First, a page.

Despite the backlash, the show remains immensely popular and has a large fanbase, thanks in part to the popularity of true crime in recent years. However, some fans have also stoked controversy, especially on TikTok, where a multitude of creators bragged about being “unfazed” and “unbothered” by the gruesome acts depicted in the series.

Such acts — including cannibalism, lobotomies and mutilation — are not only extremely graphic, but again, occurred to real people who suffered immensely; such depictions also spur further suffering in those who loved the victims, who are now subjected to depictions of their loved one’s anguish in their final moments.

Even worse, some fans have expressed attraction or sympathy for the serial killer despite his abominable acts; while this could be due in part to the popularity of the handsome star, Evan Peters, the majority of adoration seems to be directed at the killer, not the actor. By boasting about being unaffected by the gore and lusting after the murderer, fans are effectively minimizing the real trauma experienced by victims and their families.

“Monster” belongs to the vast true crime movement that has grown into an incredibly popular genre of books, television shows and movies. While some movies have been acclaimed for their tasteful depictions of the injustice suffered by the victims, such as “The Trial of the Chicago 7,” many portrayals of gruesome violence have spurred more antisocial reactions in fans, such as “Extremely Wicked, Shockingly Evil and Vile,” which the Washington Post claimed glorified the killer played by Hollywood heartthrob Zac Efron.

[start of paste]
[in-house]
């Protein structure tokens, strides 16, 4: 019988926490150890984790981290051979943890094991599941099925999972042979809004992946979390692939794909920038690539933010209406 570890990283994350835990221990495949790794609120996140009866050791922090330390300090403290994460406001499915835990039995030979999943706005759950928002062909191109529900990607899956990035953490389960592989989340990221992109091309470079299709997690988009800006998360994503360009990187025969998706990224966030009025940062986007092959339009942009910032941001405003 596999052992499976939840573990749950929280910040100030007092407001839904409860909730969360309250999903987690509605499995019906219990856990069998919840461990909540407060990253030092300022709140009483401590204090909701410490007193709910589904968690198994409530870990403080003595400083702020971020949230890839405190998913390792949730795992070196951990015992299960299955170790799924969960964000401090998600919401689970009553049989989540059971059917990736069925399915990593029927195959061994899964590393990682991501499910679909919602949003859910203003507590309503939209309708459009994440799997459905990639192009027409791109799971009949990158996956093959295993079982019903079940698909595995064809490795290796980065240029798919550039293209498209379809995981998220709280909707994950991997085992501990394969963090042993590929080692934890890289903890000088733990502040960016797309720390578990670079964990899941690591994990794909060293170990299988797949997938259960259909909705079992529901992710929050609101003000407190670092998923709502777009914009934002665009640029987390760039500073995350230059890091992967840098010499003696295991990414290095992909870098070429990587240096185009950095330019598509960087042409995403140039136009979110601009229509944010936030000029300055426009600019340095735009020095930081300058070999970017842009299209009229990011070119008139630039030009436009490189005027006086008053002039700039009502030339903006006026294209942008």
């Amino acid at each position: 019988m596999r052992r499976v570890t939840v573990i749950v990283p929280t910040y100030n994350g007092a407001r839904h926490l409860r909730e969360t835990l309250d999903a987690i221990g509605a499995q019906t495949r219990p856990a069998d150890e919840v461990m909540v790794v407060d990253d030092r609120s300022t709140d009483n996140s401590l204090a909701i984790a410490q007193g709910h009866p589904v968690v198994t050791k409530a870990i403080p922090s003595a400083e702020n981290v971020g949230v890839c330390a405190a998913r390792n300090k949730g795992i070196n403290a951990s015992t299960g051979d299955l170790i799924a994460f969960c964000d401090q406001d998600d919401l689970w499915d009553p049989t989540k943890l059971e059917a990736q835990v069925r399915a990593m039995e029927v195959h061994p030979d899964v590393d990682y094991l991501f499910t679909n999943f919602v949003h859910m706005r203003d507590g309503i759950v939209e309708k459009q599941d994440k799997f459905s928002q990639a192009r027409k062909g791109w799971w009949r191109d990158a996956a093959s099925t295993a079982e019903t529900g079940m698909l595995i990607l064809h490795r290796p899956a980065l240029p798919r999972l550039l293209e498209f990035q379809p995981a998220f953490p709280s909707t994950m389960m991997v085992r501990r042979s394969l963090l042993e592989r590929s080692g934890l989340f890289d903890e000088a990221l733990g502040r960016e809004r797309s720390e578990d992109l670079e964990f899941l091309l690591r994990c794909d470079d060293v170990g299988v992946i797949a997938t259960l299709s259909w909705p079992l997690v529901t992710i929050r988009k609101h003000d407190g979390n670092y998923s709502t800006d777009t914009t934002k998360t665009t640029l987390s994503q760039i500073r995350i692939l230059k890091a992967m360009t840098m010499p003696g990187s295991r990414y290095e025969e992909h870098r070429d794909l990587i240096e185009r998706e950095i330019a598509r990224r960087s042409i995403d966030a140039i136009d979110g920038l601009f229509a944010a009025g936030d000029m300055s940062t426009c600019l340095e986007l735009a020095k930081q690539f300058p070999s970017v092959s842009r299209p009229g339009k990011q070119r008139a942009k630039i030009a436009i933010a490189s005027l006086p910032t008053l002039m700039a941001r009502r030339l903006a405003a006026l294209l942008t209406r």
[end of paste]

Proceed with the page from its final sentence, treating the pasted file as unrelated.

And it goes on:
One complaint leveled against the true crime genre is exemplified in “Monster” and “Extremely Wicked, Shockingly Evil and Vile”: the glorification of crimes and those who commit them. By focusing on the story of the killers and curating a sort of “antihero” effect by chronicling their stories, the killers are turned into larger-than-life mythical figures rather than real people who committed real crimes with massive impacts on the lives of the victims and their loved ones.

Another objection to the true crime movement is its propensity to dehumanize the victims and glorify the killers, particularly evident in depictions that focus squarely on the killer instead of spreading awareness for the victims. One startling example is the series “The Secret,” which follows Colin Howell, a man who murdered Lesley Howell and Constable Trevor Buchanan. After the show’s release, the victims’ families came forward to reveal that they were not happy about the show’s creation and expressed objections but were ignored. Lesley Howell’s daughter explained in an article for The Guardian that “by calling [the show] a story, they trivialise the reality of these events and dehumanise the impact that it has on those involved.”

While most true crime depictions upset victims’ loved ones by bringing all their trauma to the surface, some depictions like “Monster” and “The Secret” directly ignore the victims’ families’ wishes, contributing to the narrative that they are meant to be a popular Hollywood “story,” not something that can spur tasteful conversations about the impact of such crimes. “Dahmer” is just one example of the damage the true crime movement does to those left in the wake of the tragedies enacted by gruesome crimes and murders — a reasonable observer might ask whether the intriguing nature of the movement’s content outweighs the pain it inflicts.

Writer Profile

Teagan Angell

Fordham University
Political Science and Psychology

My name is Teagan Angell and I’m from the Poconos in Pennsylvania. At Fordham, I’m in Every Vote Counts and the Fordham Political Review. I love music, movies, coffee and art.